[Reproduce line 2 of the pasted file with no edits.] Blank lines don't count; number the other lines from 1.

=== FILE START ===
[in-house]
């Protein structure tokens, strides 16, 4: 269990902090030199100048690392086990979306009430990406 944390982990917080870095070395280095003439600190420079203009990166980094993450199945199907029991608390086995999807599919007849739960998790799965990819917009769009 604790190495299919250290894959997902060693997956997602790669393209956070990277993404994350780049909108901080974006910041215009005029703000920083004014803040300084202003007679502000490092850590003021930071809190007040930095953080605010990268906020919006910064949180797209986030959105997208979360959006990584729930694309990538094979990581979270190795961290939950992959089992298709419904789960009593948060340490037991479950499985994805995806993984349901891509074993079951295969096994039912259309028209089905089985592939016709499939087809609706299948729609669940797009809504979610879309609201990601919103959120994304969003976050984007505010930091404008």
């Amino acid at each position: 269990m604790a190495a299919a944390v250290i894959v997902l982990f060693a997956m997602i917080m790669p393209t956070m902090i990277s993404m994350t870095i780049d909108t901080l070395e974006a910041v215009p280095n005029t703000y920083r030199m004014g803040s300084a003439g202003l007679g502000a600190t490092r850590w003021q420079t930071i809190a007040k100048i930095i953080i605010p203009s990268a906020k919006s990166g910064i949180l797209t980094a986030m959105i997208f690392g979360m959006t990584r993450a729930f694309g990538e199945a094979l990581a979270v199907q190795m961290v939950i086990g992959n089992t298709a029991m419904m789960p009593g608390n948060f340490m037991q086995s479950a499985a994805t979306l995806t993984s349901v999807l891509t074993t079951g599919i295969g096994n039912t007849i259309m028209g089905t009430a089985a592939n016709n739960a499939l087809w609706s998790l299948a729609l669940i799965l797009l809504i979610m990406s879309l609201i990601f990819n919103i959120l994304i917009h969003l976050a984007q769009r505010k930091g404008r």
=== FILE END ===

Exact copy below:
């Protein structure tokens, strides 16, 4: 269990902090030199100048690392086990979306009430990406 944390982990917080870095070395280095003439600190420079203009990166980094993450199945199907029991608390086995999807599919007849739960998790799965990819917009769009 604790190495299919250290894959997902060693997956997602790669393209956070990277993404994350780049909108901080974006910041215009005029703000920083004014803040300084202003007679502000490092850590003021930071809190007040930095953080605010990268906020919006910064949180797209986030959105997208979360959006990584729930694309990538094979990581979270190795961290939950992959089992298709419904789960009593948060340490037991479950499985994805995806993984349901891509074993079951295969096994039912259309028209089905089985592939016709499939087809609706299948729609669940797009809504979610879309609201990601919103959120994304969003976050984007505010930091404008």